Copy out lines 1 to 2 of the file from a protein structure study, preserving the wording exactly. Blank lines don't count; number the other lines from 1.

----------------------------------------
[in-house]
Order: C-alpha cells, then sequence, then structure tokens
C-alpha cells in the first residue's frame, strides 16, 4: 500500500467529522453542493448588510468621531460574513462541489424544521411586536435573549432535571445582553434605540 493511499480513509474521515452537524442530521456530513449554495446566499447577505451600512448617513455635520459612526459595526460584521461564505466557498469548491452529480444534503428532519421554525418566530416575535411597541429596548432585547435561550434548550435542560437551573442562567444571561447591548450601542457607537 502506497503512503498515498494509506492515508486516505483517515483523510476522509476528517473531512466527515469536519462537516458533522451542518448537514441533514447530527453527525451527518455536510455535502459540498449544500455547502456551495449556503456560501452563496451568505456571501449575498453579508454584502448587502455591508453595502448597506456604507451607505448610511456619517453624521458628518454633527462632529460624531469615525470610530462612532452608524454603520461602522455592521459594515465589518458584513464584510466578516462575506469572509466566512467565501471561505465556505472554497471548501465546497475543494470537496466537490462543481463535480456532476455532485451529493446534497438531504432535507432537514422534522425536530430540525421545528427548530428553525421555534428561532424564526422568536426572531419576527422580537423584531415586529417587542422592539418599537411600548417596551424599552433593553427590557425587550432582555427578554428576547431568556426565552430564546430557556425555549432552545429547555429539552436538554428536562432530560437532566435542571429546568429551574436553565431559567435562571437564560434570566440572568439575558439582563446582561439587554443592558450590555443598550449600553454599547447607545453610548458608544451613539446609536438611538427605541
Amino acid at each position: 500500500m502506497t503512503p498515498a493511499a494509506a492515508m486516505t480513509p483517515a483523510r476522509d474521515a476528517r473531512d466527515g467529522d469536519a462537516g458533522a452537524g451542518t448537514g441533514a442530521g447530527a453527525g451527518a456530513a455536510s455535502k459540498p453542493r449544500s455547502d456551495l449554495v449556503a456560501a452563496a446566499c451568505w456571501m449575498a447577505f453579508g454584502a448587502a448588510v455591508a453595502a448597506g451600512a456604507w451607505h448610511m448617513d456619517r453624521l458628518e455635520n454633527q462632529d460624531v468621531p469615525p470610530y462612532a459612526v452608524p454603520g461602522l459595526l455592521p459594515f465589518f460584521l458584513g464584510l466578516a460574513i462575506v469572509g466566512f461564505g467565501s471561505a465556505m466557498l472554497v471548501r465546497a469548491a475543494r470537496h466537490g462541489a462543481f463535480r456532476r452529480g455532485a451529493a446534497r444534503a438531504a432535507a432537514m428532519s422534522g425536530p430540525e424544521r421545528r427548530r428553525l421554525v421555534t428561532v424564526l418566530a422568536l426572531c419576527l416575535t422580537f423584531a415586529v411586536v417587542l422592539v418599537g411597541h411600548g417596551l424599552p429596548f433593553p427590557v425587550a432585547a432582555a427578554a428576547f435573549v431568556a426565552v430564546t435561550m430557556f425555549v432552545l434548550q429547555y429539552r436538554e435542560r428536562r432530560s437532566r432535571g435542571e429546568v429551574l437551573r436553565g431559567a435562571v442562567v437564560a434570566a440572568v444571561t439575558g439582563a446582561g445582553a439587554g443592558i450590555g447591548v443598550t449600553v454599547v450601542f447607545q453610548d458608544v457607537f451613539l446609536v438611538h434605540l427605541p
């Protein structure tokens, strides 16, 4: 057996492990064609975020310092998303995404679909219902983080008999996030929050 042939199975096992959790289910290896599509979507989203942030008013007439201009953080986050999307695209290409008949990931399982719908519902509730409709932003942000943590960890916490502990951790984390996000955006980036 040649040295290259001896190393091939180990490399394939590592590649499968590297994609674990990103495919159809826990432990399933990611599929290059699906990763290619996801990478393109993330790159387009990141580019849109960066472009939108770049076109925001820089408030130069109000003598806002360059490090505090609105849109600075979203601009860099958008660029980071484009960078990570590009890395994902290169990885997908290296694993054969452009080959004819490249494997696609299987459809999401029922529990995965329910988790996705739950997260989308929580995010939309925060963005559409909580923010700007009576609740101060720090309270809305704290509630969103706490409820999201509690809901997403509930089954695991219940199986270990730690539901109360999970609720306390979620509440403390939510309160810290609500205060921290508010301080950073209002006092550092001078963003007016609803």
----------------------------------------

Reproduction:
[in-house]
Order: C-alpha cells, then sequence, then structure tokens